Now in this case I have seen some of the advance feedback that the show received, and wondered if it’s really such a big deal to sort of reverse the title and use a question from the point of view of the conservative position as the title of the show. I have seen some comments about whether or not they should have put it in quotes, I thought these details are minor and irrelevant. And you probably know this Alphonse guy, who does these street interviews and asks people these questions like: “which people do you think are more lazy asylum seekers or unemployed?” So this reverse approach sometimes leads to remarkable and disturbing answers.
Anyway, on second thought, I felt a bit differently about that, because this is Maischberger, and if you look at the sort of topics that she covers in her show (which I haven’t seen in a while, but I looked at the archive, and sometimes I see teasers) you see that her show is much directly marketed towards an older and more conservative demographics. Which gives this whole thing a bad taste. So what was she thinking really?
“is much directly marketed towards an older and more conservative demographics”
Missed a half sentence, what I meant was: it’s more directly marked towards that sort of audience than the other talk shows on the same channel (Beckmann, Will, Plasberg).
Most of what is broadcast on ARD and ZDF these days is aimed at older and conservative demographics. Many of my elderly conservative relatives are avid watchers of Beckmann, Maischberger, Anne Will, Hart aber fair (which is the worst of the ilk IMO). Those shows really are “Krawallfernsehen auf öffentlich-rechtlich”. Indeed, it’s only the public TV stations which are still broadcasting such programs. The private channels used to have similar programs such as Talk im Turm, but they have all been cancelled years ago.
Alphonse is of course known for his satirical interviews by now, though the sort of people he targets (conservative and elderly) almost uniformly don’t know who he is. I know my parents were mightily confused when they saw him on TV one day. However, Maischberger is not Alphonse and her show is not even remotely satirical, though it often looks that way.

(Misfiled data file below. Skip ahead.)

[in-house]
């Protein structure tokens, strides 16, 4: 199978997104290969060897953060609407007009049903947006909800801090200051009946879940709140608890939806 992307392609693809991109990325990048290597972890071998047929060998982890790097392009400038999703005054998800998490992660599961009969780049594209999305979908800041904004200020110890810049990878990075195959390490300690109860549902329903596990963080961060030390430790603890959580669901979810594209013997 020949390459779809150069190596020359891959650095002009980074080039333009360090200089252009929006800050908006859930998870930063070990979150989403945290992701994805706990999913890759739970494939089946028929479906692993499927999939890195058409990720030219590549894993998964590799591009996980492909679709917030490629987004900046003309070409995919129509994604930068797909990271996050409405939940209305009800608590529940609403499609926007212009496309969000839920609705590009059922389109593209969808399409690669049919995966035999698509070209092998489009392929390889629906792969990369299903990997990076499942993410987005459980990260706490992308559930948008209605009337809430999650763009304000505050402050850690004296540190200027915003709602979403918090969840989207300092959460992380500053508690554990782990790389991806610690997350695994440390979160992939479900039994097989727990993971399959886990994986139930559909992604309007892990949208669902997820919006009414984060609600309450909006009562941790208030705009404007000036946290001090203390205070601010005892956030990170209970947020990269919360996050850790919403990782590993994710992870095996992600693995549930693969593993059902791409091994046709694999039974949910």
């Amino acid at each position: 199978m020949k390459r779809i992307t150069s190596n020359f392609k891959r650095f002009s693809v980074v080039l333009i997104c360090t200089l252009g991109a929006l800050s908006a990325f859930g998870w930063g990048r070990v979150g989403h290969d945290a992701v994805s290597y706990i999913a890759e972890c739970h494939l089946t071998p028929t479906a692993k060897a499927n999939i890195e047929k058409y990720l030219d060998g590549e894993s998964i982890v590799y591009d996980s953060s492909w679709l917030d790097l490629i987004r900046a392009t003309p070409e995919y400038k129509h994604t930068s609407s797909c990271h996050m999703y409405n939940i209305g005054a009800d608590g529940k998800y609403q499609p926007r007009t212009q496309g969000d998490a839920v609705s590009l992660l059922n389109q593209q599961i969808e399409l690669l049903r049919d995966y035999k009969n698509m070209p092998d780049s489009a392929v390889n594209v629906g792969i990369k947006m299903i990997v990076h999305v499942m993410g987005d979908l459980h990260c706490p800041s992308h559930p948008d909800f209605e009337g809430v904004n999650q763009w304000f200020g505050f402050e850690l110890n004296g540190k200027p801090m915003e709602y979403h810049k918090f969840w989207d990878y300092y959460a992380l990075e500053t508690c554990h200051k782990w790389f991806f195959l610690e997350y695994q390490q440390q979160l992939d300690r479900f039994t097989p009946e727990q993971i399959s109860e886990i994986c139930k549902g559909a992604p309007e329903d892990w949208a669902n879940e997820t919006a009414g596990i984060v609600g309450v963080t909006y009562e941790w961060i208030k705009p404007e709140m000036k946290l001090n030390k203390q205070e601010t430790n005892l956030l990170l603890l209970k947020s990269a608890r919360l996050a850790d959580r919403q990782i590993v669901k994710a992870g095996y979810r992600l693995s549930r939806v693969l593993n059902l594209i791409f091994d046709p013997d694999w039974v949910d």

If they really wanted to tackle the GLBT rights and homophobia topic (and why are we even having this debate in 2014?), Anne Will would probably have been a better bet, if only because she is a lesbian woman herself.
I clearly need to tweak my post, because I’m not annoyed by being banned. I had thought my second sentence, “Which is appropriate and entirely unsurprising.” made that clear, but obviously, it didn’t, so I’ll try again.
But S. L. Huang is being disingenuous. It’s like saying World War II didn’t start until D-Day. I’ll leave a longer comment there in a minute or two.
Sorry for misrepresenting your position, Will.
I didn’t follow the SFWA uproar closely in the early stages. I noticed some rumblings about the Red Sonja cover and the Barbie article, though I must have missed the bit about the bikini-clad editor. However, the situation completely exploded when Mike Resnick and Barry Malzberg decided to compare people disagreeing with them on the Internet with Stalinists.
And WWII of course started on September 1, 1939. A case could also be made for the Second Sino-Japanese war of 1937 to be the start of WWII. Only Americans think that it started with Pearl Harbor.
No worries. Most people skim the web, definitely including me, so I can’t really complain when I fail to make something as clear as it might be.
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Am I glad that I no longer watch Maischberger and didn’t zap into it by accident. I don’t think my tv would have survived. I also think she was totally the wrong moderator for such a debate. She already has trouble handling her guests for easier topics. And the selection of guests was another problematic issues. This was just strife for the sake of strife.
If the aim was an honest debate someone like Wieland Backes with his Nachtcafé would have been a better venue. Unfortunately the Nachtcafé only runs in one of the third programms and not during prime-time on the ARD.
I think an Asterix-quote sums the SWFA-thing up best: “These Americans are crazy.”
The Jim Hines petitition had me laughing though. I’m all for mantitty!!!
Yes, Maischberger occasionally has problems handling her guests. As I said to Mark, Anne Will would probably have been the better choice.
The Nachtcafé guy apparently hosted a GLBTQI debate of his own, which I didn’t watch, because I only ever happen across Nachtcafé when I’m waiting for Literatur in Foyer (which I keep missing since they moved it to a different day). What I read about it didn’t necessarily sound pleased, though.
In general, I’m just depressed that we’re even having this debate in Germany in 2014.